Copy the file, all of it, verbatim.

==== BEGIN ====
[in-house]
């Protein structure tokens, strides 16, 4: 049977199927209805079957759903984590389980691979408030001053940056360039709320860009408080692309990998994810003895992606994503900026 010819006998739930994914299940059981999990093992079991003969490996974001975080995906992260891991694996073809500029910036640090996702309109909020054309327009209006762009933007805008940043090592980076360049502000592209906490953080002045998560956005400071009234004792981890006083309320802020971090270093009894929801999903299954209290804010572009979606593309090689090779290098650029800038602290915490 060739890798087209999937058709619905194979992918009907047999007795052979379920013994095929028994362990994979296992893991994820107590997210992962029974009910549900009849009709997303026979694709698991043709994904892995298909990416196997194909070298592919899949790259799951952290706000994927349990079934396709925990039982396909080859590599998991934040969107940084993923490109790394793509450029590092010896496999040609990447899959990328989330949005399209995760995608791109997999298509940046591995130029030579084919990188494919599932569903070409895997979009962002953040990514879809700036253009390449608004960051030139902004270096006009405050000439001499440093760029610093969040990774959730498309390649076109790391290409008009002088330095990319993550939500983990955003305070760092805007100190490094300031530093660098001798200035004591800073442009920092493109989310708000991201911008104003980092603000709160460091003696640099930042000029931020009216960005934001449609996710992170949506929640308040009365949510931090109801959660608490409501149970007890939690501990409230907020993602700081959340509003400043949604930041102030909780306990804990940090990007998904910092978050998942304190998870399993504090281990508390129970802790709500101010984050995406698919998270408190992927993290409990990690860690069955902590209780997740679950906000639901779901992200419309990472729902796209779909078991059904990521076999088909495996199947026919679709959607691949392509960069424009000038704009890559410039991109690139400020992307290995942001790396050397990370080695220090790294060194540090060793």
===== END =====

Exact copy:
[in-house]
């Protein structure tokens, strides 16, 4: 049977199927209805079957759903984590389980691979408030001053940056360039709320860009408080692309990998994810003895992606994503900026 010819006998739930994914299940059981999990093992079991003969490996974001975080995906992260891991694996073809500029910036640090996702309109909020054309327009209006762009933007805008940043090592980076360049502000592209906490953080002045998560956005400071009234004792981890006083309320802020971090270093009894929801999903299954209290804010572009979606593309090689090779290098650029800038602290915490 060739890798087209999937058709619905194979992918009907047999007795052979379920013994095929028994362990994979296992893991994820107590997210992962029974009910549900009849009709997303026979694709698991043709994904892995298909990416196997194909070298592919899949790259799951952290706000994927349990079934396709925990039982396909080859590599998991934040969107940084993923490109790394793509450029590092010896496999040609990447899959990328989330949005399209995760995608791109997999298509940046591995130029030579084919990188494919599932569903070409895997979009962002953040990514879809700036253009390449608004960051030139902004270096006009405050000439001499440093760029610093969040990774959730498309390649076109790391290409008009002088330095990319993550939500983990955003305070760092805007100190490094300031530093660098001798200035004591800073442009920092493109989310708000991201911008104003980092603000709160460091003696640099930042000029931020009216960005934001449609996710992170949506929640308040009365949510931090109801959660608490409501149970007890939690501990409230907020993602700081959340509003400043949604930041102030909780306990804990940090990007998904910092978050998942304190998870399993504090281990508390129970802790709500101010984050995406698919998270408190992927993290409990990690860690069955902590209780997740679950906000639901779901992200419309990472729902796209779909078991059904990521076999088909495996199947026919679709959607691949392509960069424009000038704009890559410039991109690139400020992307290995942001790396050397990370080695220090790294060194540090060793």